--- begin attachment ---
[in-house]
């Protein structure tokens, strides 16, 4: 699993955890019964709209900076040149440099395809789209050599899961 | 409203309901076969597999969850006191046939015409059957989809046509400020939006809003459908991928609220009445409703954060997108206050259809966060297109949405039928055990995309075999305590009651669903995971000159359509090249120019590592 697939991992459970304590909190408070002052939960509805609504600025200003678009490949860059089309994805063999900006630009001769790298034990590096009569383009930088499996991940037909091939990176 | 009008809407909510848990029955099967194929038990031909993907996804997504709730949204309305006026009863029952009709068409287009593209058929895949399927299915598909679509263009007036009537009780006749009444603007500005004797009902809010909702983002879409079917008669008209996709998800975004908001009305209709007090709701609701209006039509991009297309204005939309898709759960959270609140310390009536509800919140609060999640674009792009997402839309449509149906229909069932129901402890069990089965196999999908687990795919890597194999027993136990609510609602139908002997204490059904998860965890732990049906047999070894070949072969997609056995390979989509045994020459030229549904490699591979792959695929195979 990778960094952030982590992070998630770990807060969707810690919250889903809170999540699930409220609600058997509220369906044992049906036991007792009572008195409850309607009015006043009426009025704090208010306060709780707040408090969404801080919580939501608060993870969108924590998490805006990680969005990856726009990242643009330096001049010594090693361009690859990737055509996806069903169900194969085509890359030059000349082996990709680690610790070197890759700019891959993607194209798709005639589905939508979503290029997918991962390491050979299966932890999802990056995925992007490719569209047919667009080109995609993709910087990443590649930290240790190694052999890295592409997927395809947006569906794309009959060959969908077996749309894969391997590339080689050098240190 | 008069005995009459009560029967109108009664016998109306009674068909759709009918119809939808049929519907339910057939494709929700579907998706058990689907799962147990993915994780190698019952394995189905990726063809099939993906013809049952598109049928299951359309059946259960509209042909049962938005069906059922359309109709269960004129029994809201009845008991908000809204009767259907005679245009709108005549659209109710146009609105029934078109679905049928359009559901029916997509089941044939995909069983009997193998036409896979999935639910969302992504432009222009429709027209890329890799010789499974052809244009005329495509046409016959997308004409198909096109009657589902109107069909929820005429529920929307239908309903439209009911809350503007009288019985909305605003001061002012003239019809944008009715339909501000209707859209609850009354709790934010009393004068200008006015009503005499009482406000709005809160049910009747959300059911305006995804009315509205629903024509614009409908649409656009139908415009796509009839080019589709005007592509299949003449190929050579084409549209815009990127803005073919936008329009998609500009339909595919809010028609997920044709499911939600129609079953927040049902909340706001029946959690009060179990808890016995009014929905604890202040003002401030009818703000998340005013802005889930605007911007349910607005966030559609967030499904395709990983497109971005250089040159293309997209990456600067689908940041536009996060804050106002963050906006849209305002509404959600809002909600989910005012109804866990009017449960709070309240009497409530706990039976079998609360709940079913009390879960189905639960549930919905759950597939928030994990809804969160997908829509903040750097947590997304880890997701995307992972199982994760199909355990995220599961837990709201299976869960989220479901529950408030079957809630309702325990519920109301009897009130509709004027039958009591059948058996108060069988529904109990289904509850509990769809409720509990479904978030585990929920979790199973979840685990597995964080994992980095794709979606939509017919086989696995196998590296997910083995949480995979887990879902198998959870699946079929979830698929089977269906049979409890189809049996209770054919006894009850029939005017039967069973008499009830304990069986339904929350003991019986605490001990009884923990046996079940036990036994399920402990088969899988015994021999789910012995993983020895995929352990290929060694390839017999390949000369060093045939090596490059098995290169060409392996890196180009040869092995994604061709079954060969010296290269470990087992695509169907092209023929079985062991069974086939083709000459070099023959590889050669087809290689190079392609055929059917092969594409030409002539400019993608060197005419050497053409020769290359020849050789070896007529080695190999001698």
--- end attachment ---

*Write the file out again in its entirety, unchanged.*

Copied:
[in-house]
């Protein structure tokens, strides 16, 4: 699993955890019964709209900076040149440099395809789209050599899961 | 409203309901076969597999969850006191046939015409059957989809046509400020939006809003459908991928609220009445409703954060997108206050259809966060297109949405039928055990995309075999305590009651669903995971000159359509090249120019590592 697939991992459970304590909190408070002052939960509805609504600025200003678009490949860059089309994805063999900006630009001769790298034990590096009569383009930088499996991940037909091939990176 | 009008809407909510848990029955099967194929038990031909993907996804997504709730949204309305006026009863029952009709068409287009593209058929895949399927299915598909679509263009007036009537009780006749009444603007500005004797009902809010909702983002879409079917008669008209996709998800975004908001009305209709007090709701609701209006039509991009297309204005939309898709759960959270609140310390009536509800919140609060999640674009792009997402839309449509149906229909069932129901402890069990089965196999999908687990795919890597194999027993136990609510609602139908002997204490059904998860965890732990049906047999070894070949072969997609056995390979989509045994020459030229549904490699591979792959695929195979 990778960094952030982590992070998630770990807060969707810690919250889903809170999540699930409220609600058997509220369906044992049906036991007792009572008195409850309607009015006043009426009025704090208010306060709780707040408090969404801080919580939501608060993870969108924590998490805006990680969005990856726009990242643009330096001049010594090693361009690859990737055509996806069903169900194969085509890359030059000349082996990709680690610790070197890759700019891959993607194209798709005639589905939508979503290029997918991962390491050979299966932890999802990056995925992007490719569209047919667009080109995609993709910087990443590649930290240790190694052999890295592409997927395809947006569906794309009959060959969908077996749309894969391997590339080689050098240190 | 008069005995009459009560029967109108009664016998109306009674068909759709009918119809939808049929519907339910057939494709929700579907998706058990689907799962147990993915994780190698019952394995189905990726063809099939993906013809049952598109049928299951359309059946259960509209042909049962938005069906059922359309109709269960004129029994809201009845008991908000809204009767259907005679245009709108005549659209109710146009609105029934078109679905049928359009559901029916997509089941044939995909069983009997193998036409896979999935639910969302992504432009222009429709027209890329890799010789499974052809244009005329495509046409016959997308004409198909096109009657589902109107069909929820005429529920929307239908309903439209009911809350503007009288019985909305605003001061002012003239019809944008009715339909501000209707859209609850009354709790934010009393004068200008006015009503005499009482406000709005809160049910009747959300059911305006995804009315509205629903024509614009409908649409656009139908415009796509009839080019589709005007592509299949003449190929050579084409549209815009990127803005073919936008329009998609500009339909595919809010028609997920044709499911939600129609079953927040049902909340706001029946959690009060179990808890016995009014929905604890202040003002401030009818703000998340005013802005889930605007911007349910607005966030559609967030499904395709990983497109971005250089040159293309997209990456600067689908940041536009996060804050106002963050906006849209305002509404959600809002909600989910005012109804866990009017449960709070309240009497409530706990039976079998609360709940079913009390879960189905639960549930919905759950597939928030994990809804969160997908829509903040750097947590997304880890997701995307992972199982994760199909355990995220599961837990709201299976869960989220479901529950408030079957809630309702325990519920109301009897009130509709004027039958009591059948058996108060069988529904109990289904509850509990769809409720509990479904978030585990929920979790199973979840685990597995964080994992980095794709979606939509017919086989696995196998590296997910083995949480995979887990879902198998959870699946079929979830698929089977269906049979409890189809049996209770054919006894009850029939005017039967069973008499009830304990069986339904929350003991019986605490001990009884923990046996079940036990036994399920402990088969899988015994021999789910012995993983020895995929352990290929060694390839017999390949000369060093045939090596490059098995290169060409392996890196180009040869092995994604061709079954060969010296290269470990087992695509169907092209023929079985062991069974086939083709000459070099023959590889050669087809290689190079392609055929059917092969594409030409002539400019993608060197005419050497053409020769290359020849050789070896007529080695190999001698």